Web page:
According to Larry Fujinaka, a native Hawaiian, W and M has the best BBQ burger on the island.  It is a hole in the wall, but always worth it for the best local burger in town.  Don’t expect to see tourists here! 3104 Waialae Avenue, Honolulu; 808-734-3350

Get more local recommendations with Culinary Travel: Best Places for Shave Ice in Oahu, Hawaii.

Another of Larry’s favorites is Shiro’s Saimin Haven, which has the best local bowl of Japanese/Hawaiian noodles. And it’s cheap!  Choose from 60 kinds of saimin (noodle soup) with island favorites like kim chee and Spam. 98-020 Kamehameha Hwy., Aiea; 808-488-4834

Haddock in red sauce at restaurantLarry’s last recommendation is John Domini’s Restaurant, which is more pricey, but worth it for excellent seafood, and a spectacular view of Waikiki’s skyline, Diamond Head and the open ocean. Located on the ocean’s edge in Honolulu’s Kewalo Basin, this is a great place to watch the ships passing by. 43 Ahui Street, Honolulu; 808-523-0955,

If you’re in the mood for dim sum, local historian and former Honolulu Star-Bulletin editor Bill Souza recommends Mei Sum Dim Sum, which he calls the best local dim sum. It’s not fancy, but it’s a great place to get good dim sum and tasty Chinese at a good price. And it’s probably the most popular place on the island for a dim sum lunch.  Try the taro puffs. 65 N. Pauahi Street, Honolulu; 808-531-3268

Lastly, Souza is a fan of La Mariana Sailing Club, one of the last remaining tiki bars in Oahu, a funky place with a ’40s tiki-tacky ambience, and good Mai Tai’s. Close to the airport, this nook is the perfect spot to start off your Hawaii experience—sip a Mai Tai, and get in the Hawaiian mood as you watch the tide roll in and out. 50 Sand Island Access Road, Honolulu; 808-848-2800

For more, don’t miss the Off the Brochure Travel Guide: Honolulu, Hawaii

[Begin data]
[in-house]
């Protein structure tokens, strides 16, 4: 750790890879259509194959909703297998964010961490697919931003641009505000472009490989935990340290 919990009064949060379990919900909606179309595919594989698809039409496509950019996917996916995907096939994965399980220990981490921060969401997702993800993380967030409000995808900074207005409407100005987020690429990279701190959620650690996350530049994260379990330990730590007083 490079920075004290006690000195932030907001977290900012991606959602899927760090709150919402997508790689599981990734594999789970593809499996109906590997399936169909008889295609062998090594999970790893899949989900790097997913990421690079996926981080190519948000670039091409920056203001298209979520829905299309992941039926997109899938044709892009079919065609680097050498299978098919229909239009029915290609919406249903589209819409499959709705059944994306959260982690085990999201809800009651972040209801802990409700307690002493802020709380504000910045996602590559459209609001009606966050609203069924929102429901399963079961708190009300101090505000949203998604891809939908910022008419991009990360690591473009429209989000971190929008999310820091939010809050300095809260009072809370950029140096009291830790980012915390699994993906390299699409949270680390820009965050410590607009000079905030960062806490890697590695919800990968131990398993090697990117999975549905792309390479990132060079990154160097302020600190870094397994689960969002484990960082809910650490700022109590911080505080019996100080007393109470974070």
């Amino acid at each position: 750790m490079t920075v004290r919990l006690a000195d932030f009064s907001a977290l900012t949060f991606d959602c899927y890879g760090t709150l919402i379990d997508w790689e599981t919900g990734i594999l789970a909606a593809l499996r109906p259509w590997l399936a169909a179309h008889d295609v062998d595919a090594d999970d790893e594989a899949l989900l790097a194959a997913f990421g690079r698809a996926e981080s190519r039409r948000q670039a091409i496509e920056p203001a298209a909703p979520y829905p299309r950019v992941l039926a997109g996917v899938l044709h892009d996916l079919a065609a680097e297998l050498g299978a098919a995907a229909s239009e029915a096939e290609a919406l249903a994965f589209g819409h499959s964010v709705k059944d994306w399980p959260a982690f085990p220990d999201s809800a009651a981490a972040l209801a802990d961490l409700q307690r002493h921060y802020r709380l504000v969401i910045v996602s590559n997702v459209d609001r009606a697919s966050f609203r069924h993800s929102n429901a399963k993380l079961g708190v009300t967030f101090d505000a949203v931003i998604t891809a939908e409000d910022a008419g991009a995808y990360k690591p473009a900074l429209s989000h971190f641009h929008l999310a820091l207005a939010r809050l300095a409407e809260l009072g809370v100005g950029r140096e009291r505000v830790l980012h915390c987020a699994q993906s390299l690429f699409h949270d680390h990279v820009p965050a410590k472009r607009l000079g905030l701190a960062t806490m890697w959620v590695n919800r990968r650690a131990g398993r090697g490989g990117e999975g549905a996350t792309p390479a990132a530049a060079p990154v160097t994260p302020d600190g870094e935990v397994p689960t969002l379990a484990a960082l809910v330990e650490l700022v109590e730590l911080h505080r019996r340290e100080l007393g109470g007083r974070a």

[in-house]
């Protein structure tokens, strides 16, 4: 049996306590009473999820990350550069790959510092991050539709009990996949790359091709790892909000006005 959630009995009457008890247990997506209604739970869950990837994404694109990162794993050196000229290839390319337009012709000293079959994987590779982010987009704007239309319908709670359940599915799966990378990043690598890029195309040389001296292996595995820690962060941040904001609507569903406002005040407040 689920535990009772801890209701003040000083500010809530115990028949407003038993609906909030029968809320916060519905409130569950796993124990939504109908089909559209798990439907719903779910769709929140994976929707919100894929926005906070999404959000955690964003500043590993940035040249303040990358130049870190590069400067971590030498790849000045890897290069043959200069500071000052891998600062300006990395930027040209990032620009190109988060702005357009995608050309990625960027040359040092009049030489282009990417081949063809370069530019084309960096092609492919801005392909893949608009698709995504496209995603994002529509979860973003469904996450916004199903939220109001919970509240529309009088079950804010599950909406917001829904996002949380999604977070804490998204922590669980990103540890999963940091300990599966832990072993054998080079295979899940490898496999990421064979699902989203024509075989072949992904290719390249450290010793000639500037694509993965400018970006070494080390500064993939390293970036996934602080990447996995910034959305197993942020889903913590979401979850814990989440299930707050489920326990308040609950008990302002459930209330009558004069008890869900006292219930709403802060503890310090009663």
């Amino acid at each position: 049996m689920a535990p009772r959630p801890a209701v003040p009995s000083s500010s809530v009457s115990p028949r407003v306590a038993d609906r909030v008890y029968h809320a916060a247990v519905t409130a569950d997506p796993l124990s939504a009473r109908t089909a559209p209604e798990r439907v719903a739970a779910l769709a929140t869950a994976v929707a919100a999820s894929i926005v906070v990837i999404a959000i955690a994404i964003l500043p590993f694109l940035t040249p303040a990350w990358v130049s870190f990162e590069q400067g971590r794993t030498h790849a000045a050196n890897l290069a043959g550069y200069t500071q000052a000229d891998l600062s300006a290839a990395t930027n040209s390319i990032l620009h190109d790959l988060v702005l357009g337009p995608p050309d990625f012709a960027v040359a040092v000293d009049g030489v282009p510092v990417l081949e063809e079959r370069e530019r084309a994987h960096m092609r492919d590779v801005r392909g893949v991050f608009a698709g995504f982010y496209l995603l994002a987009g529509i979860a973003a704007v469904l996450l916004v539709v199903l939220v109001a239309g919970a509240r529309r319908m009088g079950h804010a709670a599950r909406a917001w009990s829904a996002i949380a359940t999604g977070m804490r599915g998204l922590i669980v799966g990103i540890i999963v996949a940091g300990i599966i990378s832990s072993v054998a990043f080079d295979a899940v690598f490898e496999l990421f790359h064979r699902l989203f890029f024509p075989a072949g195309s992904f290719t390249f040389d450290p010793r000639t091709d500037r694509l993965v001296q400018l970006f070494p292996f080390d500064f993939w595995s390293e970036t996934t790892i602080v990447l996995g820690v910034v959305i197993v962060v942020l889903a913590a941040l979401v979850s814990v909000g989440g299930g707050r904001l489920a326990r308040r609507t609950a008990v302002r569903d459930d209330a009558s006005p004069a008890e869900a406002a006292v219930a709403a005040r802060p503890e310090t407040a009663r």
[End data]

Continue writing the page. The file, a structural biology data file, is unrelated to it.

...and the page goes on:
Hawaiian shirt (generic)“REAL” SOUVENIR SHOPPING

Don’t get stuck buying aloha shirts or dancing hula girl dolls. Instead, you can pick up items that combine Hawaii’s ancient traditions with fashion-forward trends:

The family-run Muumuu Heaven is an island favorite, where vintage muumuus are deconstructed and refashioned into one-of-a-kind dresses and tops in modern silhouettes. Inside the shop, you can check out local Hawaiian artworks, with a different artist featured each month. 767 Kailua Road, Kailua #100; 808-263-3366,

Then there’s Anne Namba, one of the local designers who put Hawaiian fashion on the map. Anne Namba Designs in Honolulu kicks it up a notch by creating fashion-forward designs out of vintage kimonos and obis. 324 Kamani Street, Honolulu; 808-589-1135,


Hanauma Bay HawaiiThompson recommends renting a car to get around the island, particularly for destinations like Kailua (although in the old days, it required a strenuous hike over the Koolau Mountains or a boat ride).

However, she point out that the local bus ( is an affordable option that many visitors overlook. For a real bargain, check out the Circle Isle Ride on Oahu Transit Services, aka TheBus. The Route 52 Wahiawa-Circle Island bus costs just $2 for four-hour ride from the Ala Moana Center shopping mall, through downtown Honolulu, up north through the center of the island, along the North Shore and down the coast back into Honolulu. The Route 55 does the same route in the opposite direction. If you’re relying on public transportation to get around, consider a four-day pass, which gets you unlimited access to regular and express services for four consecutive days.

To get the most of the island as a whole, you may also want to purchase a one, two, three or five day Power Pass for admission into many of the island’s top attractions including the Dole Plantation maze, the Contemporary Museum and free kayak, moped and other rentals. Passes start at $28.50 per day and have a combined value of $300.

Tune into Peter Greenberg Worldwide Radio to hear Peter talking travel from the Royal Hawaiian Hotel in Honolulu.

By Margaret Emery and Sarika Chawla for

Have a burning travel question or want to know more about Hawaii and the world beyond? Call Peter live at 888-88-PETER Saturday between 10 a.m. and 1 p.m. ET,  or email him anytime at peter @